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Arizona Gov. Hobbs vetoes bill that would have allowed police to arrest undocumented migrants

Arizona Gov. Katie Hobbs visits an unidentified section of the border fence in southern Arizona.
Arizona Gov. Katie Hobbs visits an unidentified section of the border fence in southern Arizona.

By Howard Fischer
Capitol Media Services

PHOENIX -- Arizona Gov. Katie Hobbs late Monday quashed a bid by Republican legislators to allow state and local police arrest those who have entered the country illegally.
"This bill does not secure our border,'' the governor said in a brief veto message. She also said it "will be harmful for communities and businesses in our state, and burdensome for law enforcement personnel.''
And then there is the fact, Hobbs said, that the legislation "presents significant constitutional concerns'' that "would be certain to mire the state in costly and protracted litigation.''
That last point would have pretty much been a sure thing.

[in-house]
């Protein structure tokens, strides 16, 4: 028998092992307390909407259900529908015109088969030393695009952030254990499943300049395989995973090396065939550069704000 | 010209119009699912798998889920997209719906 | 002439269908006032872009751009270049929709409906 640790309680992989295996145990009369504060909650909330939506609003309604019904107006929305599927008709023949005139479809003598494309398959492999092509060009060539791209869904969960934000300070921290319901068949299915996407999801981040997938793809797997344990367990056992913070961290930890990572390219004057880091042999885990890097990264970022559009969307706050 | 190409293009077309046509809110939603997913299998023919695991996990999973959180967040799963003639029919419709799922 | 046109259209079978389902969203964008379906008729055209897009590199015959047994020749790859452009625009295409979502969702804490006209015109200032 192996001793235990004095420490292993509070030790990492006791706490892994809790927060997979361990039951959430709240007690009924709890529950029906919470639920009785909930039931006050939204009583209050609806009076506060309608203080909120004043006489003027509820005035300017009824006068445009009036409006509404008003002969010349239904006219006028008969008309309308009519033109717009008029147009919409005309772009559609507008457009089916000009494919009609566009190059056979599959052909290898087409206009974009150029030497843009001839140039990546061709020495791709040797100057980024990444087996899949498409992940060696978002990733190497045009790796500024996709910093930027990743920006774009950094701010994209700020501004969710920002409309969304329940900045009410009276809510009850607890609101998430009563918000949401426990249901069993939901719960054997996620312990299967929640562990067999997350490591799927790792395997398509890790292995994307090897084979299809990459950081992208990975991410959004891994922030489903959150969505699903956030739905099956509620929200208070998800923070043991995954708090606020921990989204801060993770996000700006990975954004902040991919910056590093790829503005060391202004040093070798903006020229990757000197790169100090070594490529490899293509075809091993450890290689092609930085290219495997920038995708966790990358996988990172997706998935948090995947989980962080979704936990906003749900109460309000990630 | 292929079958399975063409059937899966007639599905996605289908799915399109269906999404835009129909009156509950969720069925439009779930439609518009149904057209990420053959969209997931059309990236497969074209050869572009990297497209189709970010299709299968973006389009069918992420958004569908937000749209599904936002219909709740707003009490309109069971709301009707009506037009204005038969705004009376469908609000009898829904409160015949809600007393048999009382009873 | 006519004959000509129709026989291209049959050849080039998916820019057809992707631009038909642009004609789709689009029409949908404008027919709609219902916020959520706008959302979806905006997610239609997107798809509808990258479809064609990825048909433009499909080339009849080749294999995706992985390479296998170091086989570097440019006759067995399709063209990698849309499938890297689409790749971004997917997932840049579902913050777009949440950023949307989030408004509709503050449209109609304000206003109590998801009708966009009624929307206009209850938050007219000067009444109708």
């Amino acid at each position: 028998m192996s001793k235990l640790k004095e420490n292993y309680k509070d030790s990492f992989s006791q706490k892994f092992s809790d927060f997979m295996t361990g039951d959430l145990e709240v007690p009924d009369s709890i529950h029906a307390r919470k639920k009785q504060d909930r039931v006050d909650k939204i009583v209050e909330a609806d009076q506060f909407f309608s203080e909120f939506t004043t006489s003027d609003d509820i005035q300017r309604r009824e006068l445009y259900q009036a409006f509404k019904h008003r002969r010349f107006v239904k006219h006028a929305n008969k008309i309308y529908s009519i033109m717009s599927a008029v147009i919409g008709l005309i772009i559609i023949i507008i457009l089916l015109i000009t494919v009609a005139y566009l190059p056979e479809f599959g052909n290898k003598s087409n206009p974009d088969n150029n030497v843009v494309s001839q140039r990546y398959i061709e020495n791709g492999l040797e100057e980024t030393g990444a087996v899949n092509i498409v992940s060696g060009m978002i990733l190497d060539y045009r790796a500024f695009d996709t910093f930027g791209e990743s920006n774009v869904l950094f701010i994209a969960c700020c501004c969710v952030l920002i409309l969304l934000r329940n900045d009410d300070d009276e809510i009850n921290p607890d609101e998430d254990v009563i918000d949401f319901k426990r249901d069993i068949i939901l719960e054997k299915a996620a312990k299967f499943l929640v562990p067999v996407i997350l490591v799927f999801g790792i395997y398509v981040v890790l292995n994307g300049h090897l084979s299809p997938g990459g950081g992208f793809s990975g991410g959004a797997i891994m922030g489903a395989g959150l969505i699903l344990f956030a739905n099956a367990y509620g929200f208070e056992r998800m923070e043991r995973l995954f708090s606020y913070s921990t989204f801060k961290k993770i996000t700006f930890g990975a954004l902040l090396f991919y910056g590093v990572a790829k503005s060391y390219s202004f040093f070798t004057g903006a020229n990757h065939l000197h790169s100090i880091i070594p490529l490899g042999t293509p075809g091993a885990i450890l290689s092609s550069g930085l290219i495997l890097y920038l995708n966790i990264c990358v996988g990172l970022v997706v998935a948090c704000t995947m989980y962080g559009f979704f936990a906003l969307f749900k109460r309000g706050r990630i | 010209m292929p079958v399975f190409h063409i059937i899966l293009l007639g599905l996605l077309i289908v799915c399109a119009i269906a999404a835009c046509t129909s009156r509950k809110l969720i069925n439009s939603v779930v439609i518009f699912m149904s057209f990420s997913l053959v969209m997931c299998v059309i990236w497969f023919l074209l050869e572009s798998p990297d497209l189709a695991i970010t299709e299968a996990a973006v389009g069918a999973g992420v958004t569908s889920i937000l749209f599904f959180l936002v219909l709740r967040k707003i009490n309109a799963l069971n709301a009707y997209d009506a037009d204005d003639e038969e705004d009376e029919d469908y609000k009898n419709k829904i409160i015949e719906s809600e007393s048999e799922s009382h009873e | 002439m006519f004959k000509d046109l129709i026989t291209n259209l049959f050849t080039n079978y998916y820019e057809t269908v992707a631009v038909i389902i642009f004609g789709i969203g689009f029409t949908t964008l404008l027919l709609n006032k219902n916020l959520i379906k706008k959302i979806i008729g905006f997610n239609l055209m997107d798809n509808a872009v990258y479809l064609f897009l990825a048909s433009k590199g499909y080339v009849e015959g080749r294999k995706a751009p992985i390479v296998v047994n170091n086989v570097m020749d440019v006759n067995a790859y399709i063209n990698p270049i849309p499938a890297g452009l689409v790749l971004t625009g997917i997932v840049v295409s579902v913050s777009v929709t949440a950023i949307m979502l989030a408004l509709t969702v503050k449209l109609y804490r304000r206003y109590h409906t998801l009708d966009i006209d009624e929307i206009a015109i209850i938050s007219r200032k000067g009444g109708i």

The Arizona legislation was modeled after a similar Texas law. And on Monday the U.S. Supreme Court blocked that Texas measure from taking effect, at least until March 13, while it gives the U.S. Department of Justice the chance to weigh in.
It was the Department of Justice that more than a decade ago got the nation's high court to void several key provisions of an Arizona law that, like both the Texas law and the now-vetoed Arizona measure, also sought to give police more power to detain and question those they believed were not in the country legally.
The governor's move is hardly a surprise.
Hobbs announced her intent late last month to veto the measure after the House and Senate gave the identical measures their preliminary approval. But that didn't stop Sen. Janae Shamp, R-Surprise, the author of one of the versions, from releasing a statement calling the governor's action "a prime example of the chaos Hobbs is unleashing in our state while perpetuating this open border crisis as Biden's accomplice.''